3-dimensional patient-derived lung cancer assays reveal resistance to standards-of-care promoted by stromal cells but sensitivity to histone deacetylase inhibitors

Onion, David and Argent, Richard H. and Reece-Smith, Alex M. and Craze, Madeleine L. and Pineda, Robert G. and Clarke, Philip A. and Ratan, Hari L. and Parsons, Simon L. and Lobo, Dileep N. and Duffy, John P. and Atherton, John C. and McKenzie, Andrew J. and Kumari, Rajendra and King, Peter and Hall, Brett M. and Grabowska, Anna M. (2016) 3-dimensional patient-derived lung cancer assays reveal resistance to standards-of-care promoted by stromal cells but sensitivity to histone deacetylase inhibitors. Molecular Cancer Therapeutics, 15 (4). pp. 753-763. ISSN 1538-8514

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Abstract

There is a growing recognition that current preclinical models do not reflect the tumor microenvironment in cellular, biological, and biophysical content and this may have a profound effect on drug efficacy testing, especially in the era of molecular-targeted agents. Here, we describe a method to directly embed low-passage patient tumor–derived tissue into basement membrane extract, ensuring a low proportion of cell death to anoikis and growth complementation by coculture with patient-derived cancer-associated fibroblasts (CAF). A range of solid tumors proved amenable to growth and pharmacologic testing in this 3D assay. A study of 30 early-stage non–small cell lung cancer (NSCLC) specimens revealed high levels of de novo resistance to a large range of standard-of-care agents, while histone deacetylase (HDAC) inhibitors and their combination with antineoplastic drugs displayed high levels of efficacy. Increased resistance was seen in the presence of patient-derived CAFs for many agents, highlighting the utility of the assay for tumor microenvironment-educated drug testing. Standard-of-care agents showed similar responses in the 3D ex vivo and patient-matched in vivo models validating the 3D-Tumor Growth Assay (3D-TGA) as a high-throughput screen for close-to-patient tumors using significantly reduced animal numbers. Mol Cancer Ther; 15(4); 753–63. ©2016 AACR.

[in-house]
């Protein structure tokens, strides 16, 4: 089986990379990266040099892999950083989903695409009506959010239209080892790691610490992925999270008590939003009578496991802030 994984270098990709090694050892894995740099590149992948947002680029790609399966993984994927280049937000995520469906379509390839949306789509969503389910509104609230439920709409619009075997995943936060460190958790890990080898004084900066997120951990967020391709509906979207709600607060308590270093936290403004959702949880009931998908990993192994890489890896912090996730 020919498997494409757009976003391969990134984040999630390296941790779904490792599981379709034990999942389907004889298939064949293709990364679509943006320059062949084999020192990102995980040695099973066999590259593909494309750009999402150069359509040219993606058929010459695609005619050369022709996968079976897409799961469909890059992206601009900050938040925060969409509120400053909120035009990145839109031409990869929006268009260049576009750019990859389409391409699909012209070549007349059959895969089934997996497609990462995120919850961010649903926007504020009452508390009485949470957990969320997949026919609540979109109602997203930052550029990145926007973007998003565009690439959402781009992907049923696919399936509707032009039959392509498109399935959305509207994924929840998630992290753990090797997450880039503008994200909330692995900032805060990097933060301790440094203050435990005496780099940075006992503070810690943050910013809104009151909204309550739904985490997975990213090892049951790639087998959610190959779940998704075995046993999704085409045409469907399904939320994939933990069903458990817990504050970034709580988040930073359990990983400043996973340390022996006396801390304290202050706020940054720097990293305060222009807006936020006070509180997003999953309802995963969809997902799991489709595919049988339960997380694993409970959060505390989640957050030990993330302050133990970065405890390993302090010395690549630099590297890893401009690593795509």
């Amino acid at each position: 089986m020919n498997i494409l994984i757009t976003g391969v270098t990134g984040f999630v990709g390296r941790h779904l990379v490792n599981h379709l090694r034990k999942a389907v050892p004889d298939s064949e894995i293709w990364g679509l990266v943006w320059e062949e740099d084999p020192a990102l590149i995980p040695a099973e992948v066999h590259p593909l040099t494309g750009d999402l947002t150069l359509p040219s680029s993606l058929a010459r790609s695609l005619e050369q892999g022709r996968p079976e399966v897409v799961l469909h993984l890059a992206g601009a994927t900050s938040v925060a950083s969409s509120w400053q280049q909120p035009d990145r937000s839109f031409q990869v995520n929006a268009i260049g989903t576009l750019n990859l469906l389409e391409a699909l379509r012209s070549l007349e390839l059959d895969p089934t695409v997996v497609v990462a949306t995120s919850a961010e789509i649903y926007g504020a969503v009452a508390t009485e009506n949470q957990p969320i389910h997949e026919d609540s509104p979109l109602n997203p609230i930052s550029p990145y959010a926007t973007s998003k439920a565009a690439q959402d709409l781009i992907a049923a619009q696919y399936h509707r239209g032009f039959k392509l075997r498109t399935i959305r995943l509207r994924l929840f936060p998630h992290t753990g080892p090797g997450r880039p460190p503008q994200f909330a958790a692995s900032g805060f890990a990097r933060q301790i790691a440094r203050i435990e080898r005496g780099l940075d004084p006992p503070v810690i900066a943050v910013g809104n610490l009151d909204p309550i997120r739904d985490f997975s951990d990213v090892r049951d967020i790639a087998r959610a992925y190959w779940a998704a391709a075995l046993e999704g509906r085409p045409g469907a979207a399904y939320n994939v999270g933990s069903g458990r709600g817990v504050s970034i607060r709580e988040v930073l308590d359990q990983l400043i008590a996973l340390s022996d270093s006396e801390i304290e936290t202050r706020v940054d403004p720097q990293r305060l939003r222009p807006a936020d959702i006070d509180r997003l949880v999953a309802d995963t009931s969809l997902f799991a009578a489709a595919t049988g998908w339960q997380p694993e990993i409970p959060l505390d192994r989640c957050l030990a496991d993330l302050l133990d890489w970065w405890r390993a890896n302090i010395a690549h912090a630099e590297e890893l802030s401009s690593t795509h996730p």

Item Type: Article
Schools/Departments: University of Nottingham, UK > Faculty of Medicine and Health Sciences > School of Medicine > Division of Cancer and Stem Cells
Identification Number: 10.1158/1535-7163.MCT-15-0598
Depositing User: Eprints, Support
Date Deposited: 09 Feb 2017 13:33
Last Modified: 13 Oct 2017 20:40
URI: http://eprints.nottingham.ac.uk/id/eprint/40487

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